Chronology is central to historical narratives. Unlike mine, most chonologies are useful in determining dates of specific events. The best primary historical narratives are organized chronologically and are accurate. Those ones are what we hope for in our sources.


I’m having a little trouble with my research right now, due to ILLs. Apparently there is only one holding for the newspaper I need, and right now I am without it. Because I’m using this newspaper as my primary source, I have to read through each edition, which is quite painstaking. But without having gone through all of it in the time period I am examining, there is not much I can do.


The first paragraph is 100% true. I did go to the Colts game, but I didn’t get upgraded seats, unfortunately.

This summer in Montana I hiked the Highline Trail and climbed Mt. Gould with some friends. Once we had gone the six miles to Mt. Gould and begun climbing, Molly and I got separated from the three others. They were way ahead of us, and the last time we saw them, they were tiny specks that were barely audible to us. We continued to climb up scree fields, washed-out river beds and along rock faces until about 5 pm. The sky turned an ominous dark shade, and the smoke from nearby forest fires gave the sunset a foreboding appearance. Molly and I decided we should start going back down, seeing that it took us at least two hours to get to where we were. Despite almost getting cliffed out (stranded) on the mountain, we finally made it down just as it began to thunder. We hiked the 6 miles back to Logan’s Pass in just over an hour, despite mountain goats blocking the trail for a good 15 minutes. When we finally reached the visitor’s center, we still had no idea what had happened to our three friends.

This summer I went to a Colt’s preseason game. It was my first time at the RCA Dome, and my first time seeing them live. I was filled with anticipation waiting for the Colts to run out of their tunnel; the countdown showed about 15 minutes left until kickoff. As I was looking around at the stadium and all the people, an annoucement came on the loudspeaker. One of the announcers said that they were about to choose “the luckiest fans of the game”, which they explained meant that you would get to move to front row seats behind the Colts’ bench. Well, I almost passed out when I heard my dad’s name announced! The camera zoomed in on us, and ushers came over to take us to our upgraded seats. I was so stunned and excited that the only words I could utter to my dad were, “I can’t believe this!”. It was an increible experience, even though they didn’t win. What counts is that I got a picture of Peyton Manning, Adam Vinatieri and Tony Dungy all in the same shot.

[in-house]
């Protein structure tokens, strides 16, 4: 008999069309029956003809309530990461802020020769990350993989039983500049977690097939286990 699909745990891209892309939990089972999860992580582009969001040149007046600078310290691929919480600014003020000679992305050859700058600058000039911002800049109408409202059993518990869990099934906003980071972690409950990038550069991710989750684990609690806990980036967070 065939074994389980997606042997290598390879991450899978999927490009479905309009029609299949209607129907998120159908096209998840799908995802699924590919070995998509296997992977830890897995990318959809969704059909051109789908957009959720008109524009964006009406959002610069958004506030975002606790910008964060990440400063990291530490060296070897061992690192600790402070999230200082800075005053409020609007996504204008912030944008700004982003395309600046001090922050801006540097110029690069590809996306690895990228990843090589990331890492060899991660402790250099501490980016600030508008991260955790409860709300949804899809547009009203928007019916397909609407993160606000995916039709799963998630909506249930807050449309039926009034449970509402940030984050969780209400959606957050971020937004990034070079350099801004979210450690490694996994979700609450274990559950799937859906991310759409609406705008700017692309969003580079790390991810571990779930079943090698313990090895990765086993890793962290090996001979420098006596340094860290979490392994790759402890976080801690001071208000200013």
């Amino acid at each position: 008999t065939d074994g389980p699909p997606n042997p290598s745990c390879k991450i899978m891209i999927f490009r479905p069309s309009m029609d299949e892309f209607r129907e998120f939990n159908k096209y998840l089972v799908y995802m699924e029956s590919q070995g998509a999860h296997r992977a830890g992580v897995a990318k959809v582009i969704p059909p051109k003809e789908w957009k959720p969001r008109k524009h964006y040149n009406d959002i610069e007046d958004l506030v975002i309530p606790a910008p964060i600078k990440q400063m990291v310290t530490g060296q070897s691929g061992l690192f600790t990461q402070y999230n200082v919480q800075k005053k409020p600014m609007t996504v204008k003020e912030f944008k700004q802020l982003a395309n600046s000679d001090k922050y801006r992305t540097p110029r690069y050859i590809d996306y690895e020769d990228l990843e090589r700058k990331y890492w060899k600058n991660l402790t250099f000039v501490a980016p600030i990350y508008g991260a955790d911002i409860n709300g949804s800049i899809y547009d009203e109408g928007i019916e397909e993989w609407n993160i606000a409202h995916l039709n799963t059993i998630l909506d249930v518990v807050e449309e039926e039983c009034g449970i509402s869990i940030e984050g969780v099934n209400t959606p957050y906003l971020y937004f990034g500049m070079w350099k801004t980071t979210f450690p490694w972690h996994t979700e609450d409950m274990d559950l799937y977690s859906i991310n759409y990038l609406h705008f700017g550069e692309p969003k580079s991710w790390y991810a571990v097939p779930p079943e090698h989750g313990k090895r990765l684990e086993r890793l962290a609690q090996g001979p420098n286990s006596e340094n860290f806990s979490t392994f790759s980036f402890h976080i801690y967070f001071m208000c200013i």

The thesis of this essay by Linda Gordon is that women’s history has evolved over the course of U.S. history. That is, the study of women’s history has not always been widely accepted and the viewpoints of women have changed dramatically. Gordon’s essay is a mix of her own ideas, backed by the scholarship of others. She begins by explaining the history of women’s history: from a lack thereof, to the education of women allowing for publication by women, to journalists writing about women’s history with the women’s rights movement in the early 1900s. This essay is organized by topic or category, for example: gender, feminism, women’s work, class and race. Within each of these, she presents new ideas and the authors that were responsible for introducing new scholarship. Gordon offers many new topics and shifts in the field of women’s history. All her sources are secondary, and mainly books. For many of them, she provides insight into why an idea or change in viewing an aspect of women’s history came about when it did. She also identifies several holes in the field; some of them are broad and some she cites as gaps in a particular work. For example, while discussing Barbara Welter’s book, Gordon suggests that maternalism could have been included (page 263). As the different topics in women’s history are laid out, Gordon shows the chain reaction of how scholarship appeared, and how one book triggered another. This essay provides a good analysis of the scholarship in the field of U.S. women’s history.